Too little, too late? The NHS action on pension tax impacts
In the latest in a series of articles on the ripe-for-reform NHS pension scheme, Adviser Samantha Kaye looks at the newly announced emergency measure to encourage senior clinicians to take on additional work without being left out of pocket. Is this a promising step forward or no more than a frantic ‘quick fix’ to avoid a winter healthcare crisis? And how will these new rules work in practice for clinicians?
The NHS in crisis
In September I talked in detail about the current NHS pension crisis, and the impact it is having on healthcare. In short, the crisis has arisen due to the so-called ‘tax trap’ whereby senior NHS clinicians are facing higher tax bills for working additional hours, and were therefore beginning to turn down extra work, or were working unpaid. Unsurprisingly this issue has aggravated the healthcare crisis currently engulfing the NHS scheme – a shocking 96% of trusts exceeded the recommended occupancy levels last winter.* Worse still, waiting lists have since risen by 50% in some hospitals because of doctors turning down extra shifts, increasing worries over patient safety.**
At the time of writing in September, a new public consultation had been announced to look into Health and Social Care Secretary Matt Hancock’s recent proposal to change pension rules for top doctors and surgeons, so they could freely take on additional shifts to reduce waiting lists, fill rota gaps or take on further supervisory responsibilities. The proposal received a mixed response, and it has become increasingly clear that immediate action is required to prevent a repeat of what the BMA labelled as ‘the worst winter on record for the NHS’.
A temporary solution?
Last week NHS England Chief Executive Simon Stevens confirmed a temporary “solution” to the pensions tax impact on the health service, in a letter to health leaders on 22nd November.^ He said the government-approved emergency measure would alleviate pressure in the short term by “ensuring that clinicians who exceed their NHS pension annual allowance in this financial year are not left out of pocket”.
This ‘exceptional action’ will mean the following:
- Clinicians who are members of the NHS Pension Scheme and face a tax charge in respect of work undertaken in this tax year (2019/20) as a result of breaching their pension annual allowance threshold will be able to have this charge paid (by completing and returning a ‘Scheme Pays’ form before 31 July 2021) meaning that they don’t have to worry about paying the charge now out of their own pocket.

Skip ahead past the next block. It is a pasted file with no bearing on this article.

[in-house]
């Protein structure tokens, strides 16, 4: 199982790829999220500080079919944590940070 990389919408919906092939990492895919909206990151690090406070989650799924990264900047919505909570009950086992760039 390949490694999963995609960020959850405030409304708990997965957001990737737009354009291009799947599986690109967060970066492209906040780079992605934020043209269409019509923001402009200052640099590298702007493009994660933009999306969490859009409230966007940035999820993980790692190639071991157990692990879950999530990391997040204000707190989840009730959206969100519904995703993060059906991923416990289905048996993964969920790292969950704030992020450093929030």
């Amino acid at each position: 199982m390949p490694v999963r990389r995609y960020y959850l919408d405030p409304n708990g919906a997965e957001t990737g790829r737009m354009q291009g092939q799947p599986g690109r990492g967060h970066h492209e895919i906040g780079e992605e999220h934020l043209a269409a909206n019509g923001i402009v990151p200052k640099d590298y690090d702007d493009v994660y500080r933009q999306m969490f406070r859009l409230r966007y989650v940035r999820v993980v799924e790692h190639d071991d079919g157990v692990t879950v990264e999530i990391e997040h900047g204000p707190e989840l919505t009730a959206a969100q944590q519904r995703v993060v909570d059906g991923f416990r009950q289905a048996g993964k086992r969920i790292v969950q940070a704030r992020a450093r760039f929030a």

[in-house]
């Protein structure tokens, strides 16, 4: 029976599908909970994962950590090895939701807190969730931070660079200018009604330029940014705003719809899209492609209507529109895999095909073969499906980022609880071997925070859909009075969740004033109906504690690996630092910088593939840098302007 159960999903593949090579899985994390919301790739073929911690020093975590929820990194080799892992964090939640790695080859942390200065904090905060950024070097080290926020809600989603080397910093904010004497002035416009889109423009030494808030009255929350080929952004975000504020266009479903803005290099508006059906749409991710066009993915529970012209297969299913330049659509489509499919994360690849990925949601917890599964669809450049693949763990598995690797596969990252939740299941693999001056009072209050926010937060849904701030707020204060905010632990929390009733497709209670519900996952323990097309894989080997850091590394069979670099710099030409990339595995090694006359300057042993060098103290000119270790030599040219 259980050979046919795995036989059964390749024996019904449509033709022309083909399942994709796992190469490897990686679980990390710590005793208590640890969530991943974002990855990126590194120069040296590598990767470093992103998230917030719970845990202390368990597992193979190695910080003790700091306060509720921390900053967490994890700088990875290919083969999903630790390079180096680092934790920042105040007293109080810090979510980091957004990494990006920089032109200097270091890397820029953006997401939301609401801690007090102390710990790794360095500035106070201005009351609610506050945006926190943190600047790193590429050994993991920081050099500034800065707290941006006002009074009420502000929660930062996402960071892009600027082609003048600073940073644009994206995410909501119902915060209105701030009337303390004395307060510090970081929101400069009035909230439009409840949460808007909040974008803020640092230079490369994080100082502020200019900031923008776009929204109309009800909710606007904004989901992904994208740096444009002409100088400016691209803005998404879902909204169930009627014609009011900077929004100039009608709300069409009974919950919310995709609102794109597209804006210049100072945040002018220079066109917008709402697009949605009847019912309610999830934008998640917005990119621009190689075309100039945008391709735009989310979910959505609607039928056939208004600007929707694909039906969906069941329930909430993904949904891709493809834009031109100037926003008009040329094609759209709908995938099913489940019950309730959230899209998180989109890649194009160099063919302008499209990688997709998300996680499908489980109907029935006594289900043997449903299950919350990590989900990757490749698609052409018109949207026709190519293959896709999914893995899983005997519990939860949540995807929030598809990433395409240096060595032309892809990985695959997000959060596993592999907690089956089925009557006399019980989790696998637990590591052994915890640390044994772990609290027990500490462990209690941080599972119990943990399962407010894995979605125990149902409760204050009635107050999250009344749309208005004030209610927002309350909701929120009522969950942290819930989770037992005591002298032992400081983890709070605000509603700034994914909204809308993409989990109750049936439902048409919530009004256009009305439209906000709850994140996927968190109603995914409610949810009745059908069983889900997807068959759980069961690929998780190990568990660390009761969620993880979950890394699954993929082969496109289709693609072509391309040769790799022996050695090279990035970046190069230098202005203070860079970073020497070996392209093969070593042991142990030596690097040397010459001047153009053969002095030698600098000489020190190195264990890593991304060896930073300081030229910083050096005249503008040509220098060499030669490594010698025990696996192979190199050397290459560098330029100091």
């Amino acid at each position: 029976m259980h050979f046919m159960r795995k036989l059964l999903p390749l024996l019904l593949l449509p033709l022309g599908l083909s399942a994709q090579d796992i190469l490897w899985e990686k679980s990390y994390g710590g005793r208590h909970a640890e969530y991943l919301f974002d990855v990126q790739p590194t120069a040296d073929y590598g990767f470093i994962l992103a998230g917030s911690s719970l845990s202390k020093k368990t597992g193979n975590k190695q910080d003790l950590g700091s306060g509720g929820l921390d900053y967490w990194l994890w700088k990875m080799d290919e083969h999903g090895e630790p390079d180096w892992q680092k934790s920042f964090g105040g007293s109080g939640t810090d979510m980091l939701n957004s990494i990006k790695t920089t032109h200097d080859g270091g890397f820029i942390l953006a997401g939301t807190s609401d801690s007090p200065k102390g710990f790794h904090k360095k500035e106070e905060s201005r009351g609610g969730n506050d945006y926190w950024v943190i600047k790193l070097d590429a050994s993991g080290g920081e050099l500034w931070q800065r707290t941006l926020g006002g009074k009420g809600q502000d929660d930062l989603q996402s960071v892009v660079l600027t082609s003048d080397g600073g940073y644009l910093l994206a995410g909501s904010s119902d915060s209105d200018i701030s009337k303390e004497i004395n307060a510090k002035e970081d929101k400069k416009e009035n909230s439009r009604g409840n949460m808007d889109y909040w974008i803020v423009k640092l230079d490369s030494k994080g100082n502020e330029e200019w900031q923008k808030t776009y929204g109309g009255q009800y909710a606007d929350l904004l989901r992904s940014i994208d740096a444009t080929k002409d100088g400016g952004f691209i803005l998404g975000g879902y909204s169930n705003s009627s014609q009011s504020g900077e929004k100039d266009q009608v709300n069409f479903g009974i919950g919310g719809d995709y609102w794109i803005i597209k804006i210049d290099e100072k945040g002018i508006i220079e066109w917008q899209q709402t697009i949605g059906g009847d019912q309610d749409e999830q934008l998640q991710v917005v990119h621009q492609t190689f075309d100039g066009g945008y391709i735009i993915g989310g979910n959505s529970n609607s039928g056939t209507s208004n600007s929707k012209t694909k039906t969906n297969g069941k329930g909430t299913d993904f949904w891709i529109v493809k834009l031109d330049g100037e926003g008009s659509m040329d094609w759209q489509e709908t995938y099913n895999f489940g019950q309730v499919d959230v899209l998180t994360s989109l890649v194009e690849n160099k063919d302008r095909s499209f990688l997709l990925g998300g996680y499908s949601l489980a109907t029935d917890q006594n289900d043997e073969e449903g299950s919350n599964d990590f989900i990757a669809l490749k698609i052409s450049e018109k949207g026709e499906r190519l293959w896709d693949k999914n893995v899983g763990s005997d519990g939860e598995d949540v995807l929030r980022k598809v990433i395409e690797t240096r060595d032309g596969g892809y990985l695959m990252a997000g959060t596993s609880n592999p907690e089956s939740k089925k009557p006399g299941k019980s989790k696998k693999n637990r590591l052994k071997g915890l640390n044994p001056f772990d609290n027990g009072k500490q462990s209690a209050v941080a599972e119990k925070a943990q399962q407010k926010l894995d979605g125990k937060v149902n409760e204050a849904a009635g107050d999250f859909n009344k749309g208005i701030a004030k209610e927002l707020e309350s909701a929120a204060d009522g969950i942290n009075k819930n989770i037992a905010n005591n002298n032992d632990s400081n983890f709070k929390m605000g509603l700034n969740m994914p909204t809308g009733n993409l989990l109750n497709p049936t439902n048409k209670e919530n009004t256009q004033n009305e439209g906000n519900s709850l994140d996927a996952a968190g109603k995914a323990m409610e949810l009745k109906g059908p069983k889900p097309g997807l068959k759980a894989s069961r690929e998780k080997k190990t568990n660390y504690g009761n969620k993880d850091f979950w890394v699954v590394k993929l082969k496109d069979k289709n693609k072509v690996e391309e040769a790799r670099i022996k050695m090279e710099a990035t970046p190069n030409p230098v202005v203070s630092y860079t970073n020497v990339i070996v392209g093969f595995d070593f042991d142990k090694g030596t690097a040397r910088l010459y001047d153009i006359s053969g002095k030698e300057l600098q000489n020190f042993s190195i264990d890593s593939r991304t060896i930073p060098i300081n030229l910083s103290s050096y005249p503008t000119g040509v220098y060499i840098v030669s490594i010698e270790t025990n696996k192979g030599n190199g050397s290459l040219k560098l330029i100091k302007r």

- The NHS employer will make a contractually binding commitment to pay them a corresponding amount on retirement, ensuring that they are fully compensated in retirement for the effect of the 2019/20 Scheme Pays deduction on their income from the NHS Pension Scheme in retirement.^
In short, they will have their pension tax bills covered by the government. Clinicians will be fully compensated at retirement – if this affects you, you will need to know of any annual allowance charges each year and organise payment of the charge by ‘Scheme Pays’. If you are unsure, it is worth taking financial advice.
The problem of the ‘taper tax trap’
A quick fix this might be, but the wider problem of ‘tapered tax allowances’ is still to be addressed – an issue that is not confined to NHS employees. This extra measure was introduced in 2016 to limit the amount of pension tax relief that can be claimed by high earners, but has proven to be an incredibly complex and confusing way to curb pension tax privileges.
Under this scheme, some individuals can see their annual allowance (the total amount that can be paid into your pension each year for tax relief purposes – which today sits at £40,000) reduced to as little as £10,000 a year.
Many experts have therefore criticised the recent NHS move as being too little, too late. Former Pensions Minister Sir Steve Webb gave the best summary of the overall issue:
“The fundamental problem here is the complex system of pension tax relief. The failure of the government to address this issue has resulted in emergency measures having to be taken in the middle of an election campaign simply to avoid a winter crisis in the NHS. The Treasury could have avoided all of these problems if it had simply admitted months ago that the pension tax relief system is too complex and had abolished the tapered annual allowance altogether.”^^
Loud and clear?
In his letter, Simon Stevens said that the NHS has “heard loud and clear from NHS staff that pensions tax rules are impacting upon staff who want to do the right thing by patients”. It is clear that, although this solution is a positive step towards alleviating staffing pressures in the short term, it should be viewed as no more than a stopgap to avert a winter healthcare crisis, and long-term steps need to be taken. There’s been time for listening; now it’s time for action.
At Wellesley, we will keep you updated on the effects of these proposed NHS changes, and what they mean for NHS employees. Check back here for updates.
If you’d like to speak to Sam further, please email firstname.lastname@example.org.
* British Medical Association, NHS Pressures – Winter 2018/19: A hidden crisis
^^ FT Adviser, Govt to pay doctors’ tax bills in emergency measure, 19 November 2019